I. Am. Losing. It.


Getting It Write - The Literary LIfe

Quill Hope everyone likes the new fall colors of the Chronicle. It felt decidedly cooler this morning, and I thought it was time for a new look on the blog.

I'm having one of those crazy writing weeks where I keep switching from one genre to another. On Monday night, my writing group met. Most of us are working on memoir material. I started a piece on my search for my grandmother's medical records. It is very personal writing on a very personal subject.

But I can't stay in that writing voice/head  all week, because I need to work on the book proposal. That kind of writing seems to be a strange hybrid between a columnist's voice and third person reporting, all wrapped up as a sales pitch. The key is to convince publishers to pay me a lot of money to buy this book.

Then there is the NYT. Tonight I am interviewing a group of young adults with Down syndrome, who were recently cast in a major motion picture. That will be straight journalism writing, though of course it will be a feature article, not hard news.

Then there's this blog - kind of like chatting to a friend, but also remembering that it's on the Internet for anyone to see.

And last night, my book group met. We just read "Half of a Yellow Sun,"  a novel by Chimamanda Ngozi Adichie, set in Nigeria in the 1960s, when civil war broke out and the nation of Biafra was established. A fabulous book, though terribly sad, as you can imagine. So that was just talking about writing - just as important a literary effort as performing the actual craft.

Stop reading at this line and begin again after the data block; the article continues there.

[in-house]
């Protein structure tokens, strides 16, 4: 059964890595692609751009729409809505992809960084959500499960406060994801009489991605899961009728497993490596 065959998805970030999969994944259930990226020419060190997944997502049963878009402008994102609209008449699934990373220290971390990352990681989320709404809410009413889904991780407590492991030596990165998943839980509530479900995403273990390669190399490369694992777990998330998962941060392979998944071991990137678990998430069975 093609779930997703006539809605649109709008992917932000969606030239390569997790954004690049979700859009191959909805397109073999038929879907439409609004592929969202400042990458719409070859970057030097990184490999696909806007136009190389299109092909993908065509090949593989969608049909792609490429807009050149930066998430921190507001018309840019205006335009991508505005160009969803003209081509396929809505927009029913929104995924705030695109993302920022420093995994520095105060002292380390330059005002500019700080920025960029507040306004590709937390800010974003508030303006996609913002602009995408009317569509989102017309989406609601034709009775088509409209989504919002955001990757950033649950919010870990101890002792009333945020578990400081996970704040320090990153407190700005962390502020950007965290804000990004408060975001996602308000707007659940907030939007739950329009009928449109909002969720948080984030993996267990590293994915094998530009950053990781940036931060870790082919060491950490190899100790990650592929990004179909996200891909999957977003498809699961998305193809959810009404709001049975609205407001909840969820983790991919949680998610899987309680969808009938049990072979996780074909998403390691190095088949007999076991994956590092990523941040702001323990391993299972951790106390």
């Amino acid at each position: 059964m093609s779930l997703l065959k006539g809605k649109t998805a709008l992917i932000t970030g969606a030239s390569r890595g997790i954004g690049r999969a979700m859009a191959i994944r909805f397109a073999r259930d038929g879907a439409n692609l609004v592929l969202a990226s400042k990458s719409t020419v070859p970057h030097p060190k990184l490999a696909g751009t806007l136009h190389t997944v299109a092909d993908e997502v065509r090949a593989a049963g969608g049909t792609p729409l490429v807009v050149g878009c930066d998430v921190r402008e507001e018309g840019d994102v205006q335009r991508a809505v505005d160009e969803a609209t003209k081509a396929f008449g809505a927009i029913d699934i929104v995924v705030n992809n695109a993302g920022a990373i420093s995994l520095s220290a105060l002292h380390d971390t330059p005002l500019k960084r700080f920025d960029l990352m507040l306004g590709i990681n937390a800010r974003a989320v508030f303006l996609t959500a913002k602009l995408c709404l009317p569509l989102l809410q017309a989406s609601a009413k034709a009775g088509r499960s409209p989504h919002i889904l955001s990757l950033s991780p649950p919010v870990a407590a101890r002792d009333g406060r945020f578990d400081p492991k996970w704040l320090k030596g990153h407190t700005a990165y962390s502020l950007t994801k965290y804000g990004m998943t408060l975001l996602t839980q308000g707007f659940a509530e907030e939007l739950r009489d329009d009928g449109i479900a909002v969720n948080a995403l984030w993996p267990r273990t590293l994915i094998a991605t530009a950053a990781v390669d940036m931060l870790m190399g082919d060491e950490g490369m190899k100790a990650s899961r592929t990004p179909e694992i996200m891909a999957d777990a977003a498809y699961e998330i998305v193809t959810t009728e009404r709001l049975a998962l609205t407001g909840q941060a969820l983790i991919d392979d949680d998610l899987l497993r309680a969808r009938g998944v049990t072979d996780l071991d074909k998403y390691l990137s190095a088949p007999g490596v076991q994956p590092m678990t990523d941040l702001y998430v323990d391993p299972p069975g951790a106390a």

But before I resume my writing life, I have to go pick up the phone and call The Boy. He had a stomach virus yesterday, and I want to see how he's feeling....that's the Mommy Life.


Challenge of The Week

03oj How would you like to be the lawyers selecting the jury in O.J. Simpson's trial for robbery and kidnapping? Gee, does anyone have any preconceived notions about Mr. Simpson's guilt?

This week in Las Vegas, the defense attorney wanted to ask potential jurors if they believed his client was a murderer. The judge nixed that question but did lecture the jury, saying "If you are here thinking you are going to punish Mr. Simpson for what happened in Los Angeles in 1995, this is not the case for you. If you're looking to become famous because of your service in this case, write a book, then this is not the case for you."

As the entire world knows, Simpson was found not guilty in the murder of his wife, Nicole, and her friend Ron Goldman. He is currently on trial for robbing two sports collectible dealers at gun point in Las Vegas. Simpson argued that he was just taking back what was his and that he knows nothing about any guns.

Anyway, they need 12 jurors and six alternates. So far about half of the original 500 people who were called have been eliminated. Anyone out there who is unbiased in this case?


Missing The Kids

Cats on Paul's bed Why am I still not over my empty nest syndrome? The Boy is in his sophomore year in college. My daughter has long since graduated and lives in Manhattan. But it still  doesn't feel much different this year than it did the last.

It always hits the worst on Sundays. "I miss the kids," I whine to The Weatherman over dinner. Sunday dinner was always family night - no matter how many activities the children had, we were always all home on Sunday, and we always had a family meal - usually just a "clean-out-the-refrigerator-dinner" at the kitchen table, but always by candlelight.